A product of the enlightenment you see.
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gmc;1328246 wrote: I'm asking what you think.

I'm in the UK remember, socialist does not have the same pejorative connotation as it does in the states. There are many kinds of socialists from revolutionary socialists to democratic socialsts. the latter is the most common. You too support gov't run social programs - I presume education is free in the states at least to secondary level - all that is disputed is which are important enough to be govt run not the principle itself. I've tried to be clear and consistent. Our government is set up differently than yours. I am against any extra-constitutional activity at all by our federal government. That puts them out of virtually all domestic issues. Each state runs its own educational system and some other systems, or at least they did until relatively recently. Now federal powermongers have illegally expanded their reach into areas they were never intended to have any influence at all. That federal overreach is what I am against.

If a state votes to have their own social programs, more power to them. I wish them well. It can fully embrace communism for all I care. I will make my decisions on how to vote and where to live as each item comes. Nationalizing domestic issues goes against our Constitution and the very grain of the American fabric.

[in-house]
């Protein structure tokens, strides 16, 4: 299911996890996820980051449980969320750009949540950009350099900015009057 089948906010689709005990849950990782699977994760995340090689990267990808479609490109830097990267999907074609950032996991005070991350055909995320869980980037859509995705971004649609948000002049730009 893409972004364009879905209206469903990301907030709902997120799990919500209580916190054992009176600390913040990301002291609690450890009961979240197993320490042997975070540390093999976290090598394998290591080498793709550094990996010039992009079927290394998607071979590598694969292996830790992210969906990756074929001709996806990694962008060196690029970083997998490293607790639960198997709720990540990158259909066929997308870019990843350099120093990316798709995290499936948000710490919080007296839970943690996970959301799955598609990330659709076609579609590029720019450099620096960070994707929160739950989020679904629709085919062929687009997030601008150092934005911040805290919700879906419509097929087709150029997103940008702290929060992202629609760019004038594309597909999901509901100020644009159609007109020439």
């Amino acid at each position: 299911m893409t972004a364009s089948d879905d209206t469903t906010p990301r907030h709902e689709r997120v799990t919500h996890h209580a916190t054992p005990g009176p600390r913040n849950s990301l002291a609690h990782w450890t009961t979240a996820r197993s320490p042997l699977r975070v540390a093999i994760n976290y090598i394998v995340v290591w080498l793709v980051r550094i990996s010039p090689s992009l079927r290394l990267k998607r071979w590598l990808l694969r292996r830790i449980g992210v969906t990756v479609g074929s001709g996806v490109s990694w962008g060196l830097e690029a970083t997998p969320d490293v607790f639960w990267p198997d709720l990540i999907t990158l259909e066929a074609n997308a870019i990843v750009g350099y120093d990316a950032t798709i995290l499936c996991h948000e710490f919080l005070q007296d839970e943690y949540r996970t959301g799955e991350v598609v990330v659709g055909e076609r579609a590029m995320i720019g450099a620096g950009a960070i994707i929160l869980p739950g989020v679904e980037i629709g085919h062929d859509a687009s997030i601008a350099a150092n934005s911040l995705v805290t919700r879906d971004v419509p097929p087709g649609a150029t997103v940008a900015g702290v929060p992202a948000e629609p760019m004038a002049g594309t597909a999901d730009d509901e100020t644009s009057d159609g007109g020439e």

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Post by gmc »

Accountable;1328564 wrote: I've tried to be clear and consistent. Our government is set up differently than yours. I am against any extra-constitutional activity at all by our federal government. That puts them out of virtually all domestic issues. Each state runs its own educational system and some other systems, or at least they did until relatively recently. Now federal powermongers have illegally expanded their reach into areas they were never intended to have any influence at all. That federal overreach is what I am against.

If a state votes to have their own social programs, more power to them. I wish them well. It can fully embrace communism for all I care. I will make my decisions on how to vote and where to live as each item comes. Nationalizing domestic issues goes against our Constitution and the very grain of the American fabric.